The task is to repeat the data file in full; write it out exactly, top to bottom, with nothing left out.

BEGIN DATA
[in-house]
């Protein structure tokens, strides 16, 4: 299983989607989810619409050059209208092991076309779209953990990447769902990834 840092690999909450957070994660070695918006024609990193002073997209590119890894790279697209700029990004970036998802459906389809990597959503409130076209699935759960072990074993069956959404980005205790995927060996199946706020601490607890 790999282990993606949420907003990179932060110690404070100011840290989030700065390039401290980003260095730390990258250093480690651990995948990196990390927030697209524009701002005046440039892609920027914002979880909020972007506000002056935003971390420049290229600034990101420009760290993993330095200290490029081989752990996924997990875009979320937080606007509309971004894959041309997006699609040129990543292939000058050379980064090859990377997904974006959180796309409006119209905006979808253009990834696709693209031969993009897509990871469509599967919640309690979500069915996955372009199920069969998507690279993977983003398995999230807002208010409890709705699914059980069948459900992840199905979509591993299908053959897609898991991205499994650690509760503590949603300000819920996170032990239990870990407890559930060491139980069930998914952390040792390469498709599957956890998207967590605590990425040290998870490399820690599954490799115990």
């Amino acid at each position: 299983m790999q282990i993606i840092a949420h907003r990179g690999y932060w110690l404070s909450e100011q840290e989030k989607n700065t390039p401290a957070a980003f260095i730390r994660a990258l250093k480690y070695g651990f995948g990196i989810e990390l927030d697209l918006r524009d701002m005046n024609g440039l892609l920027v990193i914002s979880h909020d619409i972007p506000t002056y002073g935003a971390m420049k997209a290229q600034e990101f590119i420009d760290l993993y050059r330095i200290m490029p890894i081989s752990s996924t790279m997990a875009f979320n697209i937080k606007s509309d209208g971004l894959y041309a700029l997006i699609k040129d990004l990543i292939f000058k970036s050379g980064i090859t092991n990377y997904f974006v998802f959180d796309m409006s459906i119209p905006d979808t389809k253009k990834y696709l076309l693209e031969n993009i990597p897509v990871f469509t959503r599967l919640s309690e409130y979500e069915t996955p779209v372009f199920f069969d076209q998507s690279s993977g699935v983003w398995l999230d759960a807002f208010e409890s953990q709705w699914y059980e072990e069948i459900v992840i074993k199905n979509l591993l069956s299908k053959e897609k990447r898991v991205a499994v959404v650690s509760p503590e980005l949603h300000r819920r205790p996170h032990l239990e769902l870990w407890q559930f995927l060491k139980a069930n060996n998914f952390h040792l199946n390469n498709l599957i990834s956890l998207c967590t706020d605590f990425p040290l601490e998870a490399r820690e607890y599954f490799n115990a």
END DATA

[in-house]
């Protein structure tokens, strides 16, 4: 299983989607989810619409050059209208092991076309779209953990990447769902990834 840092690999909450957070994660070695918006024609990193002073997209590119890894790279697209700029990004970036998802459906389809990597959503409130076209699935759960072990074993069956959404980005205790995927060996199946706020601490607890 790999282990993606949420907003990179932060110690404070100011840290989030700065390039401290980003260095730390990258250093480690651990995948990196990390927030697209524009701002005046440039892609920027914002979880909020972007506000002056935003971390420049290229600034990101420009760290993993330095200290490029081989752990996924997990875009979320937080606007509309971004894959041309997006699609040129990543292939000058050379980064090859990377997904974006959180796309409006119209905006979808253009990834696709693209031969993009897509990871469509599967919640309690979500069915996955372009199920069969998507690279993977983003398995999230807002208010409890709705699914059980069948459900992840199905979509591993299908053959897609898991991205499994650690509760503590949603300000819920996170032990239990870990407890559930060491139980069930998914952390040792390469498709599957956890998207967590605590990425040290998870490399820690599954490799115990």
């Amino acid at each position: 299983m790999q282990i993606i840092a949420h907003r990179g690999y932060w110690l404070s909450e100011q840290e989030k989607n700065t390039p401290a957070a980003f260095i730390r994660a990258l250093k480690y070695g651990f995948g990196i989810e990390l927030d697209l918006r524009d701002m005046n024609g440039l892609l920027v990193i914002s979880h909020d619409i972007p506000t002056y002073g935003a971390m420049k997209a290229q600034e990101f590119i420009d760290l993993y050059r330095i200290m490029p890894i081989s752990s996924t790279m997990a875009f979320n697209i937080k606007s509309d209208g971004l894959y041309a700029l997006i699609k040129d990004l990543i292939f000058k970036s050379g980064i090859t092991n990377y997904f974006v998802f959180d796309m409006s459906i119209p905006d979808t389809k253009k990834y696709l076309l693209e031969n993009i990597p897509v990871f469509t959503r599967l919640s309690e409130y979500e069915t996955p779209v372009f199920f069969d076209q998507s690279s993977g699935v983003w398995l999230d759960a807002f208010e409890s953990q709705w699914y059980e072990e069948i459900v992840i074993k199905n979509l591993l069956s299908k053959e897609k990447r898991v991205a499994v959404v650690s509760p503590e980005l949603h300000r819920r205790p996170h032990l239990e769902l870990w407890q559930f995927l060491k139980a069930n060996n998914f952390h040792l199946n390469n498709l599957i990834s956890l998207c967590t706020d605590f990425p040290l601490e998870a490399r820690e607890y599954f490799n115990a």